Searching over 5,500,000 cases.


searching
Buy This Entire Record For $7.95

Download the entire decision to receive the complete text, official citation,
docket number, dissents and concurrences, and footnotes for this case.

Learn more about what you receive with purchase of this case.

State v. Martin

Superior Court of Delaware

October 11, 2019

STATE OF DELAWARE,
v.
DARNELL D. MARTIN, Defendant.

          Submitted: October 9, 2019

          Timothy G. Maguire, Deputy Attorney General

          Gregory E. Smith, Deputy Attorney General

          Benjamin S. Gifford, IV, Esquire Mr. Darnell Martin, pro se

          ORDER DENYING MOTION FOR CREDIT TIME

          PAUL R. WALLACE, JUDGE.

         This 11th day of October, 2019, upon consideration of the Defendant Darnell D. Martin's pro se Motion for Credit Time (D.I. 58-59), the State's response thereto (D.I. 61), and the record in this matter, it appears to the Court that:

         (1) On January 9, 2018, following a bench trial, Darnell Martin was convicted of drug dealing and another related charge. He was immediately sentenced to serve, inter alia, a 25-year term of imprisonment suspended after two years for 18 months of supervised probation. The two years of unsuspended imprisonment was a statutory minimum term of incarceration the imposition of which was required and could not be suspended.[1] The effective date of Martin's sentence was January 9, 2018, because he was at liberty until his conviction and sentencing.[2]

         (2) Martin filed a direct appeal to the Delaware Supreme Court. His convictions and sentence were affirmed.[3] And so, now Martin is pursuing postconviction relief via a separate application.[4]

         (3) Martin previously filed an unsuccessful motion for sentence reduction under Superior Court Criminal Rule 35(b).[5] Martin also previously filed an unsuccessful state petition for a writ of habeas corpus.[6]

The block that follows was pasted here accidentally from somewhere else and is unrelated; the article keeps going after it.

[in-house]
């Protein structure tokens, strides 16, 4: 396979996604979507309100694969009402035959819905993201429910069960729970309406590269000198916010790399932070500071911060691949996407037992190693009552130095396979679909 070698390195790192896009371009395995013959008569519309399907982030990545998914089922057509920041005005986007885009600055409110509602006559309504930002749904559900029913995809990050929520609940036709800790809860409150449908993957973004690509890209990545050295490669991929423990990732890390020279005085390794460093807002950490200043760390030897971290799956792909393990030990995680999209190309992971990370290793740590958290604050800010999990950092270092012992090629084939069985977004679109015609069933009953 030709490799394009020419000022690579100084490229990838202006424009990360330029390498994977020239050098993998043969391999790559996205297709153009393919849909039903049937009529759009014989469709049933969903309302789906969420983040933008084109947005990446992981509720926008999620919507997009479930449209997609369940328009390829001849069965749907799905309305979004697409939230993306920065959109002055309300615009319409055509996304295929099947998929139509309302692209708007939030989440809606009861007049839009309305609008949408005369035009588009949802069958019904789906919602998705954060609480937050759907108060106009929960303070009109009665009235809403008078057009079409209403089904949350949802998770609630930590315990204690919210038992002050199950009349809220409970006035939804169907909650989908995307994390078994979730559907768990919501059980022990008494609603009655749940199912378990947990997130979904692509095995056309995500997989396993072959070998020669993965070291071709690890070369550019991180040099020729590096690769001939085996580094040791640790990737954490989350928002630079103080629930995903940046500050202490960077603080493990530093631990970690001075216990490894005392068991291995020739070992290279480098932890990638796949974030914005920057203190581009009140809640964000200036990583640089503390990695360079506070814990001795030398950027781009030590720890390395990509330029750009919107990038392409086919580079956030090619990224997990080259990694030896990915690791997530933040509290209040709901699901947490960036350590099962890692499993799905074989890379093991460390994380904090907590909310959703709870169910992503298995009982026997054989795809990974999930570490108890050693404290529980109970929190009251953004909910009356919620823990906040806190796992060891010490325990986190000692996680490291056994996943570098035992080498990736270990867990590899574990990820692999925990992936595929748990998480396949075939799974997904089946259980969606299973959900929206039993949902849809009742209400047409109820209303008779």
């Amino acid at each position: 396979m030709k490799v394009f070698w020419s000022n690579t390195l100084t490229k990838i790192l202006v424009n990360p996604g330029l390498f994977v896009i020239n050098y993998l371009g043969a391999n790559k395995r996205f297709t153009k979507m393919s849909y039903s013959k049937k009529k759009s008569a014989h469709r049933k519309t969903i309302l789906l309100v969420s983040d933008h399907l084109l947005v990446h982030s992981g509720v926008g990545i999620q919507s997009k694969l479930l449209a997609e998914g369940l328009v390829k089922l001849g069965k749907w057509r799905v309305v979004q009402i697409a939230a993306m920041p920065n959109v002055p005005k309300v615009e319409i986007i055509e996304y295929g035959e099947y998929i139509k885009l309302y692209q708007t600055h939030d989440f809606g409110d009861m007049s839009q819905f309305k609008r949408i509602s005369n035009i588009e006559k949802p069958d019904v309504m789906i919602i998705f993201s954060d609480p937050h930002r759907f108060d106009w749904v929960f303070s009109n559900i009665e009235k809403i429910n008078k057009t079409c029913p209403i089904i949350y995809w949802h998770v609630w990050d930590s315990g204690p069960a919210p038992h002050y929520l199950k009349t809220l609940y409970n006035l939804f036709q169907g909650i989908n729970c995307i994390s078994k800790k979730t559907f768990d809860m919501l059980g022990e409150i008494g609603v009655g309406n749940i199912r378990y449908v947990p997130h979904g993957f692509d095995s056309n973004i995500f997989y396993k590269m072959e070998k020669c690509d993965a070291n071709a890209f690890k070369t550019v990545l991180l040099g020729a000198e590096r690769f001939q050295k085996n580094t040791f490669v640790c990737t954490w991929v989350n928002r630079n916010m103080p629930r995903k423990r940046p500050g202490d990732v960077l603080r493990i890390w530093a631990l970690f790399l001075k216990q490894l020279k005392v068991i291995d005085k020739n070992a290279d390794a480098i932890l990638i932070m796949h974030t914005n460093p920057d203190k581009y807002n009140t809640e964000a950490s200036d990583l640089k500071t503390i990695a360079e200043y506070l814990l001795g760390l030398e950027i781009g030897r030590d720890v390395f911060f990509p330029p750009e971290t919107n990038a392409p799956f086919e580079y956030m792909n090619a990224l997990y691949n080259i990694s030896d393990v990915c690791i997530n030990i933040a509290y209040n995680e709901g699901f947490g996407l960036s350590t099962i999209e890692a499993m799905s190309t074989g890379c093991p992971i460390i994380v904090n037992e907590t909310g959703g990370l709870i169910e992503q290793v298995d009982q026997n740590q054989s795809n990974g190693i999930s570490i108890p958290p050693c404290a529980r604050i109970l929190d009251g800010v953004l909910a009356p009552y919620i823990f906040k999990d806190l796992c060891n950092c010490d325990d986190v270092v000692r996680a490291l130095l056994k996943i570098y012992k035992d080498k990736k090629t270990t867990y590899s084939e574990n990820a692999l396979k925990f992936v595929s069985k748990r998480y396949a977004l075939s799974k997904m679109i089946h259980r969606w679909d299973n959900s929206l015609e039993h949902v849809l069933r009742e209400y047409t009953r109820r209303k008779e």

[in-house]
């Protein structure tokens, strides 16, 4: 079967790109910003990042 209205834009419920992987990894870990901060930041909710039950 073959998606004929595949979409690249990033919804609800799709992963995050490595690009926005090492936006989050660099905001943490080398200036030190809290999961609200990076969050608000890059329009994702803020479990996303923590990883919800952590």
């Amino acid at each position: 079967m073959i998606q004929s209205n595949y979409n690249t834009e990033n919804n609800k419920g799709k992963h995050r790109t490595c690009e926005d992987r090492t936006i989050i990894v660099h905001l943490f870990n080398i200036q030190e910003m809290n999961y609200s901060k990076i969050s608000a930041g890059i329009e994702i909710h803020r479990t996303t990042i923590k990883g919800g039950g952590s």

(4) Martin's present motion, filed from prison, asks the Court to "grant[] him an additional 2 days previously served."[7] Martin alleges he was held in police custody for two days when he was first arrested and before he made bail.[8] But Martin provides no evidentiary support for this contention and there is nothing on the face of the record that reveals this alleged two-day term of "incarceration."

         (5) Martin's is a motion seeking application of the statute that requires credit for "any period of actual incarcertation" previously served on a given charge when determining the termination date of an inmate's sentence for that charge.[9]

         (6) But Martin is no longer held at Level V; the incarcerative portion of his sentence terminated on September 25, 2019.[10] Thus, any application of credit time to diminish his prison time now is moot.[11]

         (7) Martin is now serving a term of probation, however.[12] So if he is correct in his assertions (i.e., that he has some unaccounted-for previous "period of incarceration") and his calculations (i.e., that is a two-day period), and if he violates his probation, the maximum Level V term Martin could face would be diminished by the two additional days he sought here.[13] That is how, when, and the only way he might receive credit for time he believes he is due. But that calculation simply is not yet-and hopefully never will be- a matter ripe for determination by the Court.

         (8) NOW, THEREFORE, IT IS ORDERED that Darnell D. Martin's motion for ...


Buy This Entire Record For $7.95

Download the entire decision to receive the complete text, official citation,
docket number, dissents and concurrences, and footnotes for this case.

Learn more about what you receive with purchase of this case.